Computer and office machine service technicians install, calibrate, maintain, troubleshoot, and repair equipment such as computers and their peripherals, office equipment, and specialized electronic equipment used in many factories, hospitals, airplanes, and numerous other businesses. Computer and office machine service technicians, including those who work on automated teller machines, hold approximately 114,500 jobs in the United States.
Minimum Education Level
The U.S. Department of Labor reports that the median hourly earnings for computer, automated teller, and office machine technicians were $18.50 (or $38,480 annually) in May 2018. The department also reports that the lowest paid 10 percent of all computer and office machine service technicians earned less than $11.92 per hour ($24,800 annually). At the other end of the pay scale, 10 percent earn...
Most service technicians have unpredictable work schedules. Some weeks are quiet and may require fewer work hours. However, during a major computer problem or, worse yet, a breakdown, technicians are required to work around the clock to fix the problem as quickly as possible. Technicians spend a considerable amount of time on call, and must carry a cell phone in case of work emergencies.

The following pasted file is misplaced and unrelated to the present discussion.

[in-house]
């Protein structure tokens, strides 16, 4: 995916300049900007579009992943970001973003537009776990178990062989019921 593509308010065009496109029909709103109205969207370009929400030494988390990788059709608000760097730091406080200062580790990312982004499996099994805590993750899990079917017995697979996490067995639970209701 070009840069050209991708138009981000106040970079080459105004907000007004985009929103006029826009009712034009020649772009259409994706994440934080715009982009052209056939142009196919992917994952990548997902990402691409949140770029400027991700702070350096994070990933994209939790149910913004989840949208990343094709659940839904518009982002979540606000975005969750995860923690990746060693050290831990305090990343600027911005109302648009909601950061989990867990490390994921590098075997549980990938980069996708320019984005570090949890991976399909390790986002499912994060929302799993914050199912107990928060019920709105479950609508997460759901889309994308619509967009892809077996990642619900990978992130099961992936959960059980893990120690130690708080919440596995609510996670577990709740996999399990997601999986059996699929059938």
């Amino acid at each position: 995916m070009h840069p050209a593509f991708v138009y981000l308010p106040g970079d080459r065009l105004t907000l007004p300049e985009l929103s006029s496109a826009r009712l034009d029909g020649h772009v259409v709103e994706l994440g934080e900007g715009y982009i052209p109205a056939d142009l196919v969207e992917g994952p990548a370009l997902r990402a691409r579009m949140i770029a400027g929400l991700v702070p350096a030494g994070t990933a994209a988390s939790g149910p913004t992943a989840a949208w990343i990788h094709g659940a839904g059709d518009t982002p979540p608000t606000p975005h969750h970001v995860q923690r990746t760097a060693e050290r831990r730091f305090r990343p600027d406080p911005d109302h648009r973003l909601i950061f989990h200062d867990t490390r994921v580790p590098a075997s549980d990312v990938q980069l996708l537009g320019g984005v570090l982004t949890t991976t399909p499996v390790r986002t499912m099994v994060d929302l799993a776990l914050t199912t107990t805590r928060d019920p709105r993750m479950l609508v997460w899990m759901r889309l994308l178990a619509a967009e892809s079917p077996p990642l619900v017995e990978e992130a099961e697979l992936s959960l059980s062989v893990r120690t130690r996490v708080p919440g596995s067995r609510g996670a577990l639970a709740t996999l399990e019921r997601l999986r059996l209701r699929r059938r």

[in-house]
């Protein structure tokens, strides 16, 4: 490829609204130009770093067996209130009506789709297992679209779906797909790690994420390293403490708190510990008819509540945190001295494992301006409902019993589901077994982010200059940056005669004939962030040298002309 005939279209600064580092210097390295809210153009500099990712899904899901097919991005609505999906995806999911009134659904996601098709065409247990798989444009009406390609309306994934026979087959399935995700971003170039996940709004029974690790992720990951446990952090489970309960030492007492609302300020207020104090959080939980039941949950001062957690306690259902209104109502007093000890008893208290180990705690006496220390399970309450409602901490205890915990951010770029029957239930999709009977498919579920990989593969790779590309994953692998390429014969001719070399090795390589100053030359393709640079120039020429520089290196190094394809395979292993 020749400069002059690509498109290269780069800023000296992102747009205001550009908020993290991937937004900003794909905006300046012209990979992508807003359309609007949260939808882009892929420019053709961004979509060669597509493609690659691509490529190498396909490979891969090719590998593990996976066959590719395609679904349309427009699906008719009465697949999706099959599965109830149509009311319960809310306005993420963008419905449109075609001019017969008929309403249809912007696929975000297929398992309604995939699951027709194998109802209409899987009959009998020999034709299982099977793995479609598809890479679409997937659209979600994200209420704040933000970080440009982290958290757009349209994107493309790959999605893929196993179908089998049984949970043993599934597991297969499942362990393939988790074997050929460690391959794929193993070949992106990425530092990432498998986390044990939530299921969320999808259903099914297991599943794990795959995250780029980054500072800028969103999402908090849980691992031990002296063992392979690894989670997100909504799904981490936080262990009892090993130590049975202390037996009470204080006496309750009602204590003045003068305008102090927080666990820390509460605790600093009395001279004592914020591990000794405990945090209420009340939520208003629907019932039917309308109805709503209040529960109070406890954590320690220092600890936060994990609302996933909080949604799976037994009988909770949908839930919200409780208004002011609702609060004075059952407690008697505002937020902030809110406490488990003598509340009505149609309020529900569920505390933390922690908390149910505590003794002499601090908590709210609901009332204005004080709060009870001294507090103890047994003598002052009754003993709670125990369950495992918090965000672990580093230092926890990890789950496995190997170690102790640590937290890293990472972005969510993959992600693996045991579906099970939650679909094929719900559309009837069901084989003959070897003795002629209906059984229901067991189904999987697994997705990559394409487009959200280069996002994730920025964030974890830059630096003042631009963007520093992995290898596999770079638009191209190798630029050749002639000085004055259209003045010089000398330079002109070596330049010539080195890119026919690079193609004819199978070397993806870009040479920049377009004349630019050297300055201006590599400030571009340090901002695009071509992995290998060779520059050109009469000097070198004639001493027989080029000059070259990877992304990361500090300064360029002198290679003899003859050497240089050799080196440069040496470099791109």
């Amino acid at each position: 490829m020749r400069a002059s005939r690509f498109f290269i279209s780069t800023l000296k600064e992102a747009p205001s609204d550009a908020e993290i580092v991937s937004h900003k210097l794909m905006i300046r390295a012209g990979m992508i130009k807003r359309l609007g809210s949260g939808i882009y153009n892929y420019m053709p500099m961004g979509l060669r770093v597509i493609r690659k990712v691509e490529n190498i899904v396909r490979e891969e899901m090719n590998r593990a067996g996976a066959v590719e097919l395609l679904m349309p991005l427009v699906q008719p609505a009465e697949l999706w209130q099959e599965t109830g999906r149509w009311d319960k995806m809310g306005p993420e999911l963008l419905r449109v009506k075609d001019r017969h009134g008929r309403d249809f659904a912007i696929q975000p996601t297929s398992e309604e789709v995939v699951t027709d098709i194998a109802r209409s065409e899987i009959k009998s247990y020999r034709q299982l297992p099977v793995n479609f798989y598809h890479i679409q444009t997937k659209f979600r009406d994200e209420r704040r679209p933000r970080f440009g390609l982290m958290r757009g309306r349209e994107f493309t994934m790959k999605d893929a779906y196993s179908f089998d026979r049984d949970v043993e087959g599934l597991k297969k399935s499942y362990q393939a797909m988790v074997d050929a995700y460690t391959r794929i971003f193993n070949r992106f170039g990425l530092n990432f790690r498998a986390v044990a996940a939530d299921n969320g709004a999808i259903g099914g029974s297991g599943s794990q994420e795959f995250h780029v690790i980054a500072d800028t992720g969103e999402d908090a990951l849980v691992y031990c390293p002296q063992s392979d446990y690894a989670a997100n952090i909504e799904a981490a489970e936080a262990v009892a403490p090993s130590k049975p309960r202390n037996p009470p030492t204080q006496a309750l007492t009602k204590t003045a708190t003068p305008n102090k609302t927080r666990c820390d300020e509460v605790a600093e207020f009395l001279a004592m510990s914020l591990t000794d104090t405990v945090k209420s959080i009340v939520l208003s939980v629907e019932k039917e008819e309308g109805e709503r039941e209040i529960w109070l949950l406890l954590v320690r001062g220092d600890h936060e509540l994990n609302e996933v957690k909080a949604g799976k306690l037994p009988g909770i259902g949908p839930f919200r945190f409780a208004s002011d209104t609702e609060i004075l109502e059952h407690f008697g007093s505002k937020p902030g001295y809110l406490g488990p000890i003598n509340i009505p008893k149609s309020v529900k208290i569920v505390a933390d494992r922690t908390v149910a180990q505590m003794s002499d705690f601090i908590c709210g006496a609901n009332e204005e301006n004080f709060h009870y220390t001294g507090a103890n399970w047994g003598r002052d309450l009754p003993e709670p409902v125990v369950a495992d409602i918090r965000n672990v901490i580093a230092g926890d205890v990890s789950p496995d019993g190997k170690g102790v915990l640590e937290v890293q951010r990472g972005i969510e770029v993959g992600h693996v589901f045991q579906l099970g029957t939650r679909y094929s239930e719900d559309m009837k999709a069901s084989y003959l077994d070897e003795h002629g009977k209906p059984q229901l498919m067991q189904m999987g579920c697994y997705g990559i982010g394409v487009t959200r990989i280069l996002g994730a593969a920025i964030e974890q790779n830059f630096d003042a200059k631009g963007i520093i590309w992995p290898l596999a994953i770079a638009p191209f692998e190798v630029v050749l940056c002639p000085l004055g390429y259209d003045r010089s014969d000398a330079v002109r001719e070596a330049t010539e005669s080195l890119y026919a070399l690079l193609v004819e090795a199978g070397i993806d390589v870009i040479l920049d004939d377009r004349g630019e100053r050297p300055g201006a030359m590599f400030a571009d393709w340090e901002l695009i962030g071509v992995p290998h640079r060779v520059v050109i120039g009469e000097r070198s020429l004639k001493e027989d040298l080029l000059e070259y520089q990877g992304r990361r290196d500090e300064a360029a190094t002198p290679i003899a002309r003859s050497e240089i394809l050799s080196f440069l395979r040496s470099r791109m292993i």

Employment of computer, ATM, and office machine repairers is projected to decline by 1 percent from 2018 to 2028, according to the U.S. Department of Labor. New software that enables repairers to diagnose problems remotely will result in repairers becoming more productive, and thus decrease the need for on-site service calls. Developments such as this will decrease the demand for computer and o...